Were your SATA drives acting as nearline storage? Yes, they're still actively being accessed, it's just that we didn't need the performance that the Fibre Channel SAN provided.

So your tiered storage architecture looks like what? Our main mission-critical applications include our financial systems, our student information system, e-mail, SQL servers and Web servers, all of which are stored on our Fibre Channel SAN. The SAN includes a mix of 73GB SCSI drives and 180GB SCSI drives. There are 64 drives in that box with eight Fibre Channel drives coming out of the back of it into our four different Fibre Channel switches. We also moved a lot of photo data off what is now an IP SAN and onto the serial ATA drives, but we left most of our mission-critical applications on the Fibre Channel SAN.

You were looking for virtualization capabilities, right? That is something we had with our Fibre Channel SAN -- the ability to virtualize the storage on that storage array. We could create virtual disks and attach them to any server that we wanted, but that was something we didn't have with the direct-attached storage. It was something that Sanrad gave us.

Is your iSCSI solution integrated with the Fibre Channel SAN? How does that work? On each of our servers, we have two Gigabit Ethernet cards and we use one of them for our regular data network. The other one is for a special VLAN for the iSCSI network. The servers have a Fibre Channel card in them that is connected to the Fibre Channel network if they have more than one application on them. They also can have the iSCSI SAN connected to them as well.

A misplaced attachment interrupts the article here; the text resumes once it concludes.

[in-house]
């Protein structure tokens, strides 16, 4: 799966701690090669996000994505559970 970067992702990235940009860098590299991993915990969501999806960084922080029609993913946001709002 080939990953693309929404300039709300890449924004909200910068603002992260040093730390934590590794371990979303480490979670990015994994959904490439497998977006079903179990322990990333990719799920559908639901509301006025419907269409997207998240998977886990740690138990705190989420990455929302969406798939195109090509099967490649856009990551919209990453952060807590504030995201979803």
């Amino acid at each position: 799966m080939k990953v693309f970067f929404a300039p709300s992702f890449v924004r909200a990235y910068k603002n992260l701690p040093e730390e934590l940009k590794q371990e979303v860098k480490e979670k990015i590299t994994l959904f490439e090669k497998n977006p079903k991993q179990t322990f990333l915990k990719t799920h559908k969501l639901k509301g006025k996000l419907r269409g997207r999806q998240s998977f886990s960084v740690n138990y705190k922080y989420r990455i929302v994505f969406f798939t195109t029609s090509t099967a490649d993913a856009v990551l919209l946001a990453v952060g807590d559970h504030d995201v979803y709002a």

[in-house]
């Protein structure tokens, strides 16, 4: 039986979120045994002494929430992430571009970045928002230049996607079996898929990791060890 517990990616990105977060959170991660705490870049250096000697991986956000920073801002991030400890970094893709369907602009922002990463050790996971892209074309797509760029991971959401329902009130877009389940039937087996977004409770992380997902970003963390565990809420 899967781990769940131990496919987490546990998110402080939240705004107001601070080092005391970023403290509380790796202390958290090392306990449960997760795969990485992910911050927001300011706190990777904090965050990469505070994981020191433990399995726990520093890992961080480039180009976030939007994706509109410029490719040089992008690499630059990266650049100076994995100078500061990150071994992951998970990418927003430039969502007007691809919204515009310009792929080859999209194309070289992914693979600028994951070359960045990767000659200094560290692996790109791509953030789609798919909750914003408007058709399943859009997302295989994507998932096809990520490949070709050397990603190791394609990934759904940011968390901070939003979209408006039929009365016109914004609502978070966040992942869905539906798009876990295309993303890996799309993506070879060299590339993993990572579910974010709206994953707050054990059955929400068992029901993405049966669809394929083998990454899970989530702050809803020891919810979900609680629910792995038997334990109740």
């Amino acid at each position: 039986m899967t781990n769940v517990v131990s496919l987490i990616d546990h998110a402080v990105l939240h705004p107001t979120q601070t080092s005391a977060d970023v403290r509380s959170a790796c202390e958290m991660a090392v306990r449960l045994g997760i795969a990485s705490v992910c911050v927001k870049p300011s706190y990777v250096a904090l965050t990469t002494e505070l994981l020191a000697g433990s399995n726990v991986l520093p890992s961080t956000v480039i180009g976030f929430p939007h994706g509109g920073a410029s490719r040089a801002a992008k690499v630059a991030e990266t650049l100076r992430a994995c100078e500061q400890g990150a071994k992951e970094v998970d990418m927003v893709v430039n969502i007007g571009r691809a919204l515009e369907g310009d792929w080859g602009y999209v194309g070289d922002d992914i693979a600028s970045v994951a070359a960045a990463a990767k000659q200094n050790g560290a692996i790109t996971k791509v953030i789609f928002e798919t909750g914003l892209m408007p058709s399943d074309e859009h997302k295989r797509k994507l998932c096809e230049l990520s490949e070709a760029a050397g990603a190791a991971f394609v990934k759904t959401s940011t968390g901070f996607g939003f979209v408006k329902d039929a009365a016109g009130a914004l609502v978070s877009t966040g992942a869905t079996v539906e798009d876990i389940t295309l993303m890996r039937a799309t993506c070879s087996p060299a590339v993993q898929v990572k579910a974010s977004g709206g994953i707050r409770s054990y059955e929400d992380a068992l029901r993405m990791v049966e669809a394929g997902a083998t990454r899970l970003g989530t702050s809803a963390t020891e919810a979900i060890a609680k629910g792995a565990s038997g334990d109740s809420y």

Describe the capabilities of the V-Switch 3000. They come in two forms. You can buy them with the SCSI or Fibre Channel connections in the back. Since we bought SCSI-attached storage, we bought two V-Switch 3000s with four SCSI ports on the back, and they come with three Gigabit Ethernet ports on the front that you can use to attach servers. In the last three months, we've probably added four to five terabytes worth of data to them. One project we are in the middle of right now is deploying a security video system throughout the school district, and we are recording that video to the serial ATA boxes behind the Sanrads.

Regarding benefits, your PR people say the network storage costs are one-tenth of what they were before. Is that accurate? It saves a lot. The Fibre Channel costs are coming way down, but they're still a lot more than Gigabit Ethernet. Through the flexible virtualization that Sanrad offers, we just go to our Web page and create a chunk of storage right there, assign it an ID, go to a server that is running in iSCSI initiator, and attach that piece of storage. It takes five, maybe 10 minutes at the most. It's all Web browser-based, so it's pretty simple to access from almost anywhere.

Do you have plans to buy more V-Switch 3000s? Possibly. Right now the two we have will probably be OK for quite a while.

Copyright © 2006 IDG Communications, Inc.